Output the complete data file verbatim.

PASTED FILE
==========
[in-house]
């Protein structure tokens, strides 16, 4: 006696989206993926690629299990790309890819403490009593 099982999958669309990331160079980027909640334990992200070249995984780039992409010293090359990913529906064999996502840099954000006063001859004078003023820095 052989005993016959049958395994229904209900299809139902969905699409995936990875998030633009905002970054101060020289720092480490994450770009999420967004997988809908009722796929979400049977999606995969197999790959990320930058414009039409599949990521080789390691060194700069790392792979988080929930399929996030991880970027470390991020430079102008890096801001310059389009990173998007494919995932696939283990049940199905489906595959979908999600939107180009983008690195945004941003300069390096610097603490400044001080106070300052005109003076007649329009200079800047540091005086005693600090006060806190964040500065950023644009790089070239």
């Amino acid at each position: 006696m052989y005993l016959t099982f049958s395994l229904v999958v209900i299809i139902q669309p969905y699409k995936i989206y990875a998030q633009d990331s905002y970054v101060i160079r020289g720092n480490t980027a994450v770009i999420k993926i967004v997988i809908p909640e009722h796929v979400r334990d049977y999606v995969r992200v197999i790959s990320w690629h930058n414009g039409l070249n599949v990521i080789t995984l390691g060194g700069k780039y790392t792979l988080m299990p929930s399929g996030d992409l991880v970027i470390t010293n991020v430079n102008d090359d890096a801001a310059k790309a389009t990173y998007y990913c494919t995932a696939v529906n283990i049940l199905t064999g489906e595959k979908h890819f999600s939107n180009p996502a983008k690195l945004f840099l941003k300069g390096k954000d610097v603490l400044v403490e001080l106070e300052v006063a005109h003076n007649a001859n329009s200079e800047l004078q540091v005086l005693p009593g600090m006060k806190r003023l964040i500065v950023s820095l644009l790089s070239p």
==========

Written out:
[in-house]
């Protein structure tokens, strides 16, 4: 006696989206993926690629299990790309890819403490009593 099982999958669309990331160079980027909640334990992200070249995984780039992409010293090359990913529906064999996502840099954000006063001859004078003023820095 052989005993016959049958395994229904209900299809139902969905699409995936990875998030633009905002970054101060020289720092480490994450770009999420967004997988809908009722796929979400049977999606995969197999790959990320930058414009039409599949990521080789390691060194700069790392792979988080929930399929996030991880970027470390991020430079102008890096801001310059389009990173998007494919995932696939283990049940199905489906595959979908999600939107180009983008690195945004941003300069390096610097603490400044001080106070300052005109003076007649329009200079800047540091005086005693600090006060806190964040500065950023644009790089070239």
């Amino acid at each position: 006696m052989y005993l016959t099982f049958s395994l229904v999958v209900i299809i139902q669309p969905y699409k995936i989206y990875a998030q633009d990331s905002y970054v101060i160079r020289g720092n480490t980027a994450v770009i999420k993926i967004v997988i809908p909640e009722h796929v979400r334990d049977y999606v995969r992200v197999i790959s990320w690629h930058n414009g039409l070249n599949v990521i080789t995984l390691g060194g700069k780039y790392t792979l988080m299990p929930s399929g996030d992409l991880v970027i470390t010293n991020v430079n102008d090359d890096a801001a310059k790309a389009t990173y998007y990913c494919t995932a696939v529906n283990i049940l199905t064999g489906e595959k979908h890819f999600s939107n180009p996502a983008k690195l945004f840099l941003k300069g390096k954000d610097v603490l400044v403490e001080l106070e300052v006063a005109h003076n007649a001859n329009s200079e800047l004078q540091v005086l005693p009593g600090m006060k806190r003023l964040i500065v950023s820095l644009l790089s070239p």